AN INITIATIVE OF THE NC DEPARTMENT OF HEALTH AND HUMAN SERVICES - DIVISION OF MENTAL HEALTH, DEVELOPMENTAL DISABILITIES AND SUBSTANCE ABUSE SERVICES
Healthcare, government, law enforcement, and community leaders in North Carolina have come together to find better ways to help people in a mental health or substance abuse crisis. The Crisis Solutions Coalition is working to decrease the use of emergency departments and to increase the use of other services to help individuals quickly resolve the crisis and get back to their homes, families, friends, and work.
The Crisis Solutions Initiative is addressing the numbers of avoidable visits and the long stays in emergency departments for people who are looking there for help in a behavioral health crisis. The initiative is focusing on Identifying and implementing the best known strategies for crisis care. The initiative is building partnerships between hospitals, service providers and other community responders. With earlier intervention strategies that prevent crisis altogether, each community in North Carolina can benefit from strengthened supports to help people.
June 18, 2015 — Four Local Management Entities/Managed Care Organizations (LME/MCOs) and their provider partners will pilot Critical Time Intervention, a program that assists adults with mental illness who are going through a transition phase in their recovery process.
Critical Time Intervention is a focused, time-limited approach to case management that connects people with community supports as they transition into housing from homelessness, or from institutional settings, such as prisons and hospitals, into ongoing community-based services. Critical Time Intervention teams include licensed clinicians and certified peer-support specialists. The evidence-based practice supports people with a serious mental illness, or who have experienced chronic homelessness. It focuses on recovery, psychiatric rehabilitation and full community inclusion, and is recognized by behavioral health professionals across the United States and internationally as a cutting edge case management model.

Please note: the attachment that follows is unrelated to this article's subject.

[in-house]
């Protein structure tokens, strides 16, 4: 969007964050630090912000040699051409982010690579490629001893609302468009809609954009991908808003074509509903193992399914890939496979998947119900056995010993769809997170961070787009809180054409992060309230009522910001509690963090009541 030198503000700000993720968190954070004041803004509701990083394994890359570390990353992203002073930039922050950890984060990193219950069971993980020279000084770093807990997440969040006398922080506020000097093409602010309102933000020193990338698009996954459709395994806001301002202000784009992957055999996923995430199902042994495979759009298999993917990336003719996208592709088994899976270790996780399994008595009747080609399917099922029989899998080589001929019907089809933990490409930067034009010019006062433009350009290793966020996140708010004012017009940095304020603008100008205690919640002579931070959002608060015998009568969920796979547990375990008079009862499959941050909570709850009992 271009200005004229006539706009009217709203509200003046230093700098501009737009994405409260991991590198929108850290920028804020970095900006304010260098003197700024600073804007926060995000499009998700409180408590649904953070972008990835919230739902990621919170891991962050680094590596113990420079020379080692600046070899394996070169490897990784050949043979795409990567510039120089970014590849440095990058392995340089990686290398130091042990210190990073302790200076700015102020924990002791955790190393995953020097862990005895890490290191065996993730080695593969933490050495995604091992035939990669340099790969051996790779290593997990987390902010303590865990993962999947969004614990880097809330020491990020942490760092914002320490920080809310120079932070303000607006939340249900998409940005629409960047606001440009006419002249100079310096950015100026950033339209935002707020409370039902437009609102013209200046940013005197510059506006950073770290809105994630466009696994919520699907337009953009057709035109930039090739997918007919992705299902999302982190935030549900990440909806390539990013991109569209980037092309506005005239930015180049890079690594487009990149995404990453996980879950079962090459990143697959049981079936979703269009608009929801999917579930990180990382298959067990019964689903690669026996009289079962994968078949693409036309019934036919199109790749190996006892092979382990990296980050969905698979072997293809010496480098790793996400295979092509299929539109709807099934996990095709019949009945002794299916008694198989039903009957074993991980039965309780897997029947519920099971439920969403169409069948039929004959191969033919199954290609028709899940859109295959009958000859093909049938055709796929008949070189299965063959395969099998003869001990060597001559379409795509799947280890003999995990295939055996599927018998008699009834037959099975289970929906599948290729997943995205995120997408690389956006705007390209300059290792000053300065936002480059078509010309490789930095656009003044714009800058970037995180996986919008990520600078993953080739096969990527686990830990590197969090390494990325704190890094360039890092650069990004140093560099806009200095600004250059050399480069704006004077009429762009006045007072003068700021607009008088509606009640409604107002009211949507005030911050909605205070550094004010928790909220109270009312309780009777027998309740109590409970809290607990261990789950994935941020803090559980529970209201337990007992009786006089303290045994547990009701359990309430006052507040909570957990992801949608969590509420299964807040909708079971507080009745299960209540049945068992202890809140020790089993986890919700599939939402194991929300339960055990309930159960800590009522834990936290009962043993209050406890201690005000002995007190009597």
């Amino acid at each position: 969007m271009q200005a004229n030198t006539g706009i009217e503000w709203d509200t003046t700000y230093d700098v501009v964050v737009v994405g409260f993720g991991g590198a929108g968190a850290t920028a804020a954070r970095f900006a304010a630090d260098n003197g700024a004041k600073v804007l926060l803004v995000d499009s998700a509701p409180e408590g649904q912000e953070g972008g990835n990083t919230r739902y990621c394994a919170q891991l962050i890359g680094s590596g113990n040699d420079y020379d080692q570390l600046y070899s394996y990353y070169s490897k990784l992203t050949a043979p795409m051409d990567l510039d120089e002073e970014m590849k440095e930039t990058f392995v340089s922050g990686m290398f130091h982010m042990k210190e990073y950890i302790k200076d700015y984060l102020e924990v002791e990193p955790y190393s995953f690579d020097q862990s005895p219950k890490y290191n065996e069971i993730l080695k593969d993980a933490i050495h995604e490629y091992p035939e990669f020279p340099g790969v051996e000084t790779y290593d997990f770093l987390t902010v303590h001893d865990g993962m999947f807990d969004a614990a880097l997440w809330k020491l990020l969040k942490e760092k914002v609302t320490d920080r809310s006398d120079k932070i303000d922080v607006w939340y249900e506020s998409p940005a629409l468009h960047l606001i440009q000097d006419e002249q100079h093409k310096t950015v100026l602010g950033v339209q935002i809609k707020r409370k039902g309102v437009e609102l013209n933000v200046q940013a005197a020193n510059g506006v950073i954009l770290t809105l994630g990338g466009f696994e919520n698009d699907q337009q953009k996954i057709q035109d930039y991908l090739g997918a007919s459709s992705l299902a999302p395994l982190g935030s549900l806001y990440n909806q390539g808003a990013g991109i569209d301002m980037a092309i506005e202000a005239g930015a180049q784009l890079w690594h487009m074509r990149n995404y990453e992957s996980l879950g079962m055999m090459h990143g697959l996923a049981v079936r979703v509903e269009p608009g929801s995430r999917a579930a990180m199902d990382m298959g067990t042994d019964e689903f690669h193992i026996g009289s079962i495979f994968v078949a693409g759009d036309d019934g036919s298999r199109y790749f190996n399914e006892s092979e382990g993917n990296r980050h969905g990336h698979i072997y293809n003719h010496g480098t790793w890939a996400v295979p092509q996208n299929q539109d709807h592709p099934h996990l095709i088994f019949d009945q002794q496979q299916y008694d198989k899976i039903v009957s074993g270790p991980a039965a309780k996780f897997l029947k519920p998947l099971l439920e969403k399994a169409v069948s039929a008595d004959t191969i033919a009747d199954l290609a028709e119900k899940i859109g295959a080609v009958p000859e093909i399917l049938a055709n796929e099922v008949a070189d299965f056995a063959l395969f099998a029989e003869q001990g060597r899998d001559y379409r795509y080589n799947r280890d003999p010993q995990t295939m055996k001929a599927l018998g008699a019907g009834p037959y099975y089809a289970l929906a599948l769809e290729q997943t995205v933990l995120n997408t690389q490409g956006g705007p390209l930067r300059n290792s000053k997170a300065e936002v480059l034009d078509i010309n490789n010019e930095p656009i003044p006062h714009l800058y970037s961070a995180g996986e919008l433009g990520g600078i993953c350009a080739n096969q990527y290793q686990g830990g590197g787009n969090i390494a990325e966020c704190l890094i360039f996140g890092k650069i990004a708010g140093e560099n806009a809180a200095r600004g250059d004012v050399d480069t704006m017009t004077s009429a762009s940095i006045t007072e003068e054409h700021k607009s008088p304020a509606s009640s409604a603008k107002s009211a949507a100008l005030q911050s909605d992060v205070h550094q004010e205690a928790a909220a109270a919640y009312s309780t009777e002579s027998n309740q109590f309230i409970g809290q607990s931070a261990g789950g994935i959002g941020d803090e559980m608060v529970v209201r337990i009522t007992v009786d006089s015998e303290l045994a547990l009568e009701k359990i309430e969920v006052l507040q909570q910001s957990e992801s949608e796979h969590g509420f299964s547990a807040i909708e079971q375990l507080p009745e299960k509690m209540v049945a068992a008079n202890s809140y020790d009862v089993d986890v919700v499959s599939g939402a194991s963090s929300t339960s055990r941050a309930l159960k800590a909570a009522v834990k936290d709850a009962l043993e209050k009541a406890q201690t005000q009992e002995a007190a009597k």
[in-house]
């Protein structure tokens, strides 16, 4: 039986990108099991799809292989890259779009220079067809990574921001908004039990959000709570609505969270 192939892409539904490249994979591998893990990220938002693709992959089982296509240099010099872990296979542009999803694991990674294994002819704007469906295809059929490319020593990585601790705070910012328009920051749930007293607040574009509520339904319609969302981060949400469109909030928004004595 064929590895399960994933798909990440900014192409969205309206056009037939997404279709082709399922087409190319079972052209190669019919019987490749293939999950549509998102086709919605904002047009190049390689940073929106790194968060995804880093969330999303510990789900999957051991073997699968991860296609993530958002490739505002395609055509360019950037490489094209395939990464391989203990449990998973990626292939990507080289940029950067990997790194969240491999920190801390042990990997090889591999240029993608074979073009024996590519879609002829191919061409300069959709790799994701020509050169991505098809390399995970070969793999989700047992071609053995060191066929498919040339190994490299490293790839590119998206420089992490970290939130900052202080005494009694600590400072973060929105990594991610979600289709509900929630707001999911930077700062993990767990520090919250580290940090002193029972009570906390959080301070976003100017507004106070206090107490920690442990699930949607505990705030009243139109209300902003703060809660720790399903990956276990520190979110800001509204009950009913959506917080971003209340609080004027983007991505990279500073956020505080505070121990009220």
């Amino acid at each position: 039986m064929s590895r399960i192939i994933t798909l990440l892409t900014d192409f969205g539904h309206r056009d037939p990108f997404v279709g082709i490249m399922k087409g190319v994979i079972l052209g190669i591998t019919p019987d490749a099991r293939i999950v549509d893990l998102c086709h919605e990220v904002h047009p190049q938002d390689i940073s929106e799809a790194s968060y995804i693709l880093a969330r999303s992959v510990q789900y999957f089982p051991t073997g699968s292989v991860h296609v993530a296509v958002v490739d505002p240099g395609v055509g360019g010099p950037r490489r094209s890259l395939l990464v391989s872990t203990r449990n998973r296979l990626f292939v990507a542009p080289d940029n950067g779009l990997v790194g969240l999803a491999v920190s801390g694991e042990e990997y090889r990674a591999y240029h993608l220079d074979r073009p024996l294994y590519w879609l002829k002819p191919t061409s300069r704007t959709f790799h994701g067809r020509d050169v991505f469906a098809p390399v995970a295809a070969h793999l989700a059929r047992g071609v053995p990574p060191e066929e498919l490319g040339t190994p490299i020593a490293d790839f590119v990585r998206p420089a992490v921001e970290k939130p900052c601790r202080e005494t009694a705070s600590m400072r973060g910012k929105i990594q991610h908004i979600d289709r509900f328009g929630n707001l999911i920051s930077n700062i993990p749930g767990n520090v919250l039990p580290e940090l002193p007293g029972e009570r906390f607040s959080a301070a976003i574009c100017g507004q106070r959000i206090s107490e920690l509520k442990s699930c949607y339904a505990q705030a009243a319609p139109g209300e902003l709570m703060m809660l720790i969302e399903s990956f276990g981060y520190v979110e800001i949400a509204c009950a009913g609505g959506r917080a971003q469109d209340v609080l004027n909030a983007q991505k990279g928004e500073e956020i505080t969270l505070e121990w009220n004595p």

“DHHS understands the importance of an evidence-based case management support system to assist individuals going through critical transitions,” said DHHS Secretary Aldona Wos, M.D. “This patient-centered approach gives people increased likelihood for successful transitions back to their communities.”
Federal block grant funds, dedicated to the Crisis Solutions Initiative, have been awarded to the four LME/MCO’s in the amount of $365,000 each for State Fiscal Year 2015 and 2016 to establish the service.
Selected programs and a brief description of funded services are:
The Division of Mental Health/Developmental Disabilities/Substance Abuse Services has contracted with the UNC-Behavioral Healthcare Resources Program for training and technical assistance for Critical Time Intervention.
May 14, 2015
The Division of Mental Health/Developmental Disabilities/Substance Abuse Services (DMH/DD/SAS) and the NC Office of Emergency Medical Services (OEMS) are collaborating on an innovative strategy that will improve care for individuals in a behavioral health crisis.
Local Emergency Medical Services (EMS) personnel are frequently the first responders providing assessment and intervention for a person in a behavioral health crisis. EMS departments who have developed advanced training for their paramedics and partnerships with community providers that specialize in treating mental illness and substance use are able to successfully divert individuals in crisis from avoidable visits to hospital emergency departments to behavioral health crisis centers.